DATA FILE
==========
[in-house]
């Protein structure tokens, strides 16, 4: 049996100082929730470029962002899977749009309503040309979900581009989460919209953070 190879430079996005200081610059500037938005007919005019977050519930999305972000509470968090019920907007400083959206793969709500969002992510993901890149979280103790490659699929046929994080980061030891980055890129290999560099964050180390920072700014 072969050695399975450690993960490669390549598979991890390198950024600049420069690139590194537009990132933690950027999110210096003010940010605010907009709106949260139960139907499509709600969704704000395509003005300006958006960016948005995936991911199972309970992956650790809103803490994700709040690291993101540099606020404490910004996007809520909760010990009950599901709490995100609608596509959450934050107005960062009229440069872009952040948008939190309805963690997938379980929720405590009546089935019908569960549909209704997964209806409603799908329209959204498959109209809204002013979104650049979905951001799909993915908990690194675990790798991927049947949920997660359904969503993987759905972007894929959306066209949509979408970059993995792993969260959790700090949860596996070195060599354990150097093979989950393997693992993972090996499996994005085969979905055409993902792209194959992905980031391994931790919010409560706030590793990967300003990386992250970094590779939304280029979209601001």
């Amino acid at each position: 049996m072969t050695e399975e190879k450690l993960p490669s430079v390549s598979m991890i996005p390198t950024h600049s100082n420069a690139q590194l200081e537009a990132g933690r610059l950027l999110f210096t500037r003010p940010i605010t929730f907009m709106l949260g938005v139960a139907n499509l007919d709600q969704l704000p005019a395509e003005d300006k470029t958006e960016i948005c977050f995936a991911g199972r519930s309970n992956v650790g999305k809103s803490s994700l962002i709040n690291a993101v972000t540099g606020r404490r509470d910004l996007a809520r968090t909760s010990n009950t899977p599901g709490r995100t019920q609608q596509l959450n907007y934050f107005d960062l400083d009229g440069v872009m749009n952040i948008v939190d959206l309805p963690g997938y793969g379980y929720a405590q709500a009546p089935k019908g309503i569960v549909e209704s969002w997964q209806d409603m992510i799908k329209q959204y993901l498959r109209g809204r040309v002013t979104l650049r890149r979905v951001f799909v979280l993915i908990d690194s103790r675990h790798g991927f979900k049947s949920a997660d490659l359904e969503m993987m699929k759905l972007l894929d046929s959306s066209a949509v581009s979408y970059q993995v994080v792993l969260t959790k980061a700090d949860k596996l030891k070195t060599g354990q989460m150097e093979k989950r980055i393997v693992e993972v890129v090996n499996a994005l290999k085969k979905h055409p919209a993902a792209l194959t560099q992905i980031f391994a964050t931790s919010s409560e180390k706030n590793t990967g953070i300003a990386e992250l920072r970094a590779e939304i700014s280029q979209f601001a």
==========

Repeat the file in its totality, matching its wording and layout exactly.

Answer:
[in-house]
């Protein structure tokens, strides 16, 4: 049996100082929730470029962002899977749009309503040309979900581009989460919209953070 190879430079996005200081610059500037938005007919005019977050519930999305972000509470968090019920907007400083959206793969709500969002992510993901890149979280103790490659699929046929994080980061030891980055890129290999560099964050180390920072700014 072969050695399975450690993960490669390549598979991890390198950024600049420069690139590194537009990132933690950027999110210096003010940010605010907009709106949260139960139907499509709600969704704000395509003005300006958006960016948005995936991911199972309970992956650790809103803490994700709040690291993101540099606020404490910004996007809520909760010990009950599901709490995100609608596509959450934050107005960062009229440069872009952040948008939190309805963690997938379980929720405590009546089935019908569960549909209704997964209806409603799908329209959204498959109209809204002013979104650049979905951001799909993915908990690194675990790798991927049947949920997660359904969503993987759905972007894929959306066209949509979408970059993995792993969260959790700090949860596996070195060599354990150097093979989950393997693992993972090996499996994005085969979905055409993902792209194959992905980031391994931790919010409560706030590793990967300003990386992250970094590779939304280029979209601001």
């Amino acid at each position: 049996m072969t050695e399975e190879k450690l993960p490669s430079v390549s598979m991890i996005p390198t950024h600049s100082n420069a690139q590194l200081e537009a990132g933690r610059l950027l999110f210096t500037r003010p940010i605010t929730f907009m709106l949260g938005v139960a139907n499509l007919d709600q969704l704000p005019a395509e003005d300006k470029t958006e960016i948005c977050f995936a991911g199972r519930s309970n992956v650790g999305k809103s803490s994700l962002i709040n690291a993101v972000t540099g606020r404490r509470d910004l996007a809520r968090t909760s010990n009950t899977p599901g709490r995100t019920q609608q596509l959450n907007y934050f107005d960062l400083d009229g440069v872009m749009n952040i948008v939190d959206l309805p963690g997938y793969g379980y929720a405590q709500a009546p089935k019908g309503i569960v549909e209704s969002w997964q209806d409603m992510i799908k329209q959204y993901l498959r109209g809204r040309v002013t979104l650049r890149r979905v951001f799909v979280l993915i908990d690194s103790r675990h790798g991927f979900k049947s949920a997660d490659l359904e969503m993987m699929k759905l972007l894929d046929s959306s066209a949509v581009s979408y970059q993995v994080v792993l969260t959790k980061a700090d949860k596996l030891k070195t060599g354990q989460m150097e093979k989950r980055i393997v693992e993972v890129v090996n499996a994005l290999k085969k979905h055409p919209a993902a792209l194959t560099q992905i980031f391994a964050t931790s919010s409560e180390k706030n590793t990967g953070i300003a990386e992250l920072r970094a590779e939304i700014s280029q979209f601001a």